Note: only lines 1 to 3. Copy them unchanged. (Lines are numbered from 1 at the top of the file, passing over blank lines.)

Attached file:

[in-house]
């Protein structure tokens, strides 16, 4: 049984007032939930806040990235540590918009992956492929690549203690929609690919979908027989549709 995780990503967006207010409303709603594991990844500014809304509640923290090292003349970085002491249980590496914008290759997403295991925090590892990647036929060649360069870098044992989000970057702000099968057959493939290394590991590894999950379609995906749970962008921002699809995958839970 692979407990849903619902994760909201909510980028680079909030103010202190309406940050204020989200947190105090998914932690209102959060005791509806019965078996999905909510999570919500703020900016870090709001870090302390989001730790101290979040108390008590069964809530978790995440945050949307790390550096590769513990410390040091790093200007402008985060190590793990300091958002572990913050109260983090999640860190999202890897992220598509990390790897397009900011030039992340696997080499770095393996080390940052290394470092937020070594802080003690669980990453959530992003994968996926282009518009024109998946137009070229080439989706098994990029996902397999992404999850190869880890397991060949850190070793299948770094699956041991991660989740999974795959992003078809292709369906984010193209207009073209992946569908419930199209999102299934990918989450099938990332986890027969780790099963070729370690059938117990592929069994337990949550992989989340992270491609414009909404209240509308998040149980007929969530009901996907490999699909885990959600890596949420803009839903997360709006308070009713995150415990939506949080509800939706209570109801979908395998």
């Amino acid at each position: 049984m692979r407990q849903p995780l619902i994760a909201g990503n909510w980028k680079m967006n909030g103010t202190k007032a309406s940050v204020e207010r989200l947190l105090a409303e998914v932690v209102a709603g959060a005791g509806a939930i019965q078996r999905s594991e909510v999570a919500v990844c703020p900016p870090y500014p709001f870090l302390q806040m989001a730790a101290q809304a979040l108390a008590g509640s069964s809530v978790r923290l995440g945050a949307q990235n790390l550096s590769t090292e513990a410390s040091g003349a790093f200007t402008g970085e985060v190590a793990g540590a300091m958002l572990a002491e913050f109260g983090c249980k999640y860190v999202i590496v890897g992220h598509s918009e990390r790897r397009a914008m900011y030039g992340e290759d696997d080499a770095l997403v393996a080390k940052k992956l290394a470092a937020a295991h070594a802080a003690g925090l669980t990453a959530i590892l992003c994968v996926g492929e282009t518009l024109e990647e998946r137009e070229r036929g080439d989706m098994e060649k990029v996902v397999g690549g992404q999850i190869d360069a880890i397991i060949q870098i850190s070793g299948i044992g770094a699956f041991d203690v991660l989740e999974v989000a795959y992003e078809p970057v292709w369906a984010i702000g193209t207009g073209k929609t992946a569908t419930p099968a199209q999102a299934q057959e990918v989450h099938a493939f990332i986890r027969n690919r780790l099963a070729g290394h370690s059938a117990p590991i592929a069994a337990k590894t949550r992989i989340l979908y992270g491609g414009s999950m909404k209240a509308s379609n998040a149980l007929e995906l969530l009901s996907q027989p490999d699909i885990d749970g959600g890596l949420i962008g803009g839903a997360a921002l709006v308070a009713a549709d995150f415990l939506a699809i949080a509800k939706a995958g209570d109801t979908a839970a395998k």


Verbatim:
[in-house]
């Protein structure tokens, strides 16, 4: 049984007032939930806040990235540590918009992956492929690549203690929609690919979908027989549709 995780990503967006207010409303709603594991990844500014809304509640923290090292003349970085002491249980590496914008290759997403295991925090590892990647036929060649360069870098044992989000970057702000099968057959493939290394590991590894999950379609995906749970962008921002699809995958839970 692979407990849903619902994760909201909510980028680079909030103010202190309406940050204020989200947190105090998914932690209102959060005791509806019965078996999905909510999570919500703020900016870090709001870090302390989001730790101290979040108390008590069964809530978790995440945050949307790390550096590769513990410390040091790093200007402008985060190590793990300091958002572990913050109260983090999640860190999202890897992220598509990390790897397009900011030039992340696997080499770095393996080390940052290394470092937020070594802080003690669980990453959530992003994968996926282009518009024109998946137009070229080439989706098994990029996902397999992404999850190869880890397991060949850190070793299948770094699956041991991660989740999974795959992003078809292709369906984010193209207009073209992946569908419930199209999102299934990918989450099938990332986890027969780790099963070729370690059938117990592929069994337990949550992989989340992270491609414009909404209240509308998040149980007929969530009901996907490999699909885990959600890596949420803009839903997360709006308070009713995150415990939506949080509800939706209570109801979908395998």
């Amino acid at each position: 049984m692979r407990q849903p995780l619902i994760a909201g990503n909510w980028k680079m967006n909030g103010t202190k007032a309406s940050v204020e207010r989200l947190l105090a409303e998914v932690v209102a709603g959060a005791g509806a939930i019965q078996r999905s594991e909510v999570a919500v990844c703020p900016p870090y500014p709001f870090l302390q806040m989001a730790a101290q809304a979040l108390a008590g509640s069964s809530v978790r923290l995440g945050a949307q990235n790390l550096s590769t090292e513990a410390s040091g003349a790093f200007t402008g970085e985060v190590a793990g540590a300091m958002l572990a002491e913050f109260g983090c249980k999640y860190v999202i590496v890897g992220h598509s918009e990390r790897r397009a914008m900011y030039g992340e290759d696997d080499a770095l997403v393996a080390k940052k992956l290394a470092a937020a295991h070594a802080a003690g925090l669980t990453a959530i590892l992003c994968v996926g492929e282009t518009l024109e990647e998946r137009e070229r036929g080439d989706m098994e060649k990029v996902v397999g690549g992404q999850i190869d360069a880890i397991i060949q870098i850190s070793g299948i044992g770094a699956f041991d203690v991660l989740e999974v989000a795959y992003e078809p970057v292709w369906a984010i702000g193209t207009g073209k929609t992946a569908t419930p099968a199209q999102a299934q057959e990918v989450h099938a493939f990332i986890r027969n690919r780790l099963a070729g290394h370690s059938a117990p590991i592929a069994a337990k590894t949550r992989i989340l979908y992270g491609g414009s999950m909404k209240a509308s379609n998040a149980l007929e995906l969530l009901s996907q027989p490999d699909i885990d749970g959600g890596l949420i962008g803009g839903a997360a921002l709006v308070a009713a549709d995150f415990l939506a699809i949080a509800k939706a995958g209570d109801t979908a839970a395998k």